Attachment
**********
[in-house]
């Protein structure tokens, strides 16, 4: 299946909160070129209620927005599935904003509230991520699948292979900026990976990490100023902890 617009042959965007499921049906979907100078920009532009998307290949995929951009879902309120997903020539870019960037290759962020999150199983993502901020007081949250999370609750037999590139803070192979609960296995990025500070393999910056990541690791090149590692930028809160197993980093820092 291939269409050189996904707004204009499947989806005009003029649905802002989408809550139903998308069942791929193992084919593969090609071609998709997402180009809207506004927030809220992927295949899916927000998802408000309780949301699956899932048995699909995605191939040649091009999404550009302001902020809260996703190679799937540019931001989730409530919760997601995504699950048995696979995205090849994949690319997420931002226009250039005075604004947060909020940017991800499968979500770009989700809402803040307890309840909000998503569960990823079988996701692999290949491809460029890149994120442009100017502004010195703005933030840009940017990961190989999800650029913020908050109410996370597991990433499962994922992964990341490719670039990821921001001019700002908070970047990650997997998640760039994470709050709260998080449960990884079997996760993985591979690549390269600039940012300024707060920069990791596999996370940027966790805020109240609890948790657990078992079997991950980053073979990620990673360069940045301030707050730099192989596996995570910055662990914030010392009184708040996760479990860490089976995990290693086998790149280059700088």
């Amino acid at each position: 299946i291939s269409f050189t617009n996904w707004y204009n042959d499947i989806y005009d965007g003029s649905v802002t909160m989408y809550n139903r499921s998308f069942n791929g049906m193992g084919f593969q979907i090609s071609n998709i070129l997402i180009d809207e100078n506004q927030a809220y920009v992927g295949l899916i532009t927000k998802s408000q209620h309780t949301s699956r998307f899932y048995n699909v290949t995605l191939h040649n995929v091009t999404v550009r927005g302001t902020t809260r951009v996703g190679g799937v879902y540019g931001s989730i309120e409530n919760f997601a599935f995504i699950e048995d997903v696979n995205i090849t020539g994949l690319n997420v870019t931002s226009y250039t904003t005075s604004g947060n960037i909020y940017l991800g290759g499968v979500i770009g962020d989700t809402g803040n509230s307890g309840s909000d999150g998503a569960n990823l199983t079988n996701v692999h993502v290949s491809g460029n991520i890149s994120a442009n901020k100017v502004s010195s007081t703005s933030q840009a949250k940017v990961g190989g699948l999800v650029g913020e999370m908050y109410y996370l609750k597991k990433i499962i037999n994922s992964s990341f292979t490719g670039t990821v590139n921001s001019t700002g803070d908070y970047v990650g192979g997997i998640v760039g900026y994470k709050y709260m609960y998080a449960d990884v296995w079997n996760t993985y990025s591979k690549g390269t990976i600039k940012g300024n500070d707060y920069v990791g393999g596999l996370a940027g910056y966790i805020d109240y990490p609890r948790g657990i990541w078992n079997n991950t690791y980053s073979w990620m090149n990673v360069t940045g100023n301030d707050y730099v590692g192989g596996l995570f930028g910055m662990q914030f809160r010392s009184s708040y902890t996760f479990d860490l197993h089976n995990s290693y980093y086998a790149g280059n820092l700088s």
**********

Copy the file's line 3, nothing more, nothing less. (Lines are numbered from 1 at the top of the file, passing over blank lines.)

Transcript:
């Amino acid at each position: 299946i291939s269409f050189t617009n996904w707004y204009n042959d499947i989806y005009d965007g003029s649905v802002t909160m989408y809550n139903r499921s998308f069942n791929g049906m193992g084919f593969q979907i090609s071609n998709i070129l997402i180009d809207e100078n506004q927030a809220y920009v992927g295949l899916i532009t927000k998802s408000q209620h309780t949301s699956r998307f899932y048995n699909v290949t995605l191939h040649n995929v091009t999404v550009r927005g302001t902020t809260r951009v996703g190679g799937v879902y540019g931001s989730i309120e409530n919760f997601a599935f995504i699950e048995d997903v696979n995205i090849t020539g994949l690319n997420v870019t931002s226009y250039t904003t005075s604004g947060n960037i909020y940017l991800g290759g499968v979500i770009g962020d989700t809402g803040n509230s307890g309840s909000d999150g998503a569960n990823l199983t079988n996701v692999h993502v290949s491809g460029n991520i890149s994120a442009n901020k100017v502004s010195s007081t703005s933030q840009a949250k940017v990961g190989g699948l999800v650029g913020e999370m908050y109410y996370l609750k597991k990433i499962i037999n994922s992964s990341f292979t490719g670039t990821v590139n921001s001019t700002g803070d908070y970047v990650g192979g997997i998640v760039g900026y994470k709050y709260m609960y998080a449960d990884v296995w079997n996760t993985y990025s591979k690549g390269t990976i600039k940012g300024n500070d707060y920069v990791g393999g596999l996370a940027g910056y966790i805020d109240y990490p609890r948790g657990i990541w078992n079997n991950t690791y980053s073979w990620m090149n990673v360069t940045g100023n301030d707050y730099v590692g192989g596996l995570f930028g910055m662990q914030f809160r010392s009184s708040y902890t996760f479990d860490l197993h089976n995990s290693y980093y086998a790149g280059n820092l700088s």